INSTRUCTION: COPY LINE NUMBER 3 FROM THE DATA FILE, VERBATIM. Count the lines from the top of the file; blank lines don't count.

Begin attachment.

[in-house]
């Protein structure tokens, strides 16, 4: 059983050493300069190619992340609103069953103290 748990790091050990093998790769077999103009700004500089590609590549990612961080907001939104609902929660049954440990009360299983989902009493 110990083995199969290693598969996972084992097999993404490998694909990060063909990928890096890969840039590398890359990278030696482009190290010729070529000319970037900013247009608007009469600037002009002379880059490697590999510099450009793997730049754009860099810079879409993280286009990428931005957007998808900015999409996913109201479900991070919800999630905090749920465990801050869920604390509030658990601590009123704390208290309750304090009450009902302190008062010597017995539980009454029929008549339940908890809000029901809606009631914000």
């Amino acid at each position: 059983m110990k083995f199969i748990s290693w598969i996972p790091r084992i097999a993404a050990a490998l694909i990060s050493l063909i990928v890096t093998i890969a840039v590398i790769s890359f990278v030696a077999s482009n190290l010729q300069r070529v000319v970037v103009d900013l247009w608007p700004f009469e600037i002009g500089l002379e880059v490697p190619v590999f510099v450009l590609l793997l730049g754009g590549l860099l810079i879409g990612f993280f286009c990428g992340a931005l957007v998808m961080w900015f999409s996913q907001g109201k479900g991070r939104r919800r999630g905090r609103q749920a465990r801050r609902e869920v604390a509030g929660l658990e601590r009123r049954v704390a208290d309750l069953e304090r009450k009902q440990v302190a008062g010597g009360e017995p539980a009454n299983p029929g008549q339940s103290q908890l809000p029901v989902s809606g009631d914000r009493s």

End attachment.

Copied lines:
């Amino acid at each position: 059983m110990k083995f199969i748990s290693w598969i996972p790091r084992i097999a993404a050990a490998l694909i990060s050493l063909i990928v890096t093998i890969a840039v590398i790769s890359f990278v030696a077999s482009n190290l010729q300069r070529v000319v970037v103009d900013l247009w608007p700004f009469e600037i002009g500089l002379e880059v490697p190619v590999f510099v450009l590609l793997l730049g754009g590549l860099l810079i879409g990612f993280f286009c990428g992340a931005l957007v998808m961080w900015f999409s996913q907001g109201k479900g991070r939104r919800r999630g905090r609103q749920a465990r801050r609902e869920v604390a509030g929660l658990e601590r009123r049954v704390a208290d309750l069953e304090r009450k009902q440990v302190a008062g010597g009360e017995p539980a009454n299983p029929g008549q339940s103290q908890l809000p029901v989902s809606g009631d914000r009493s």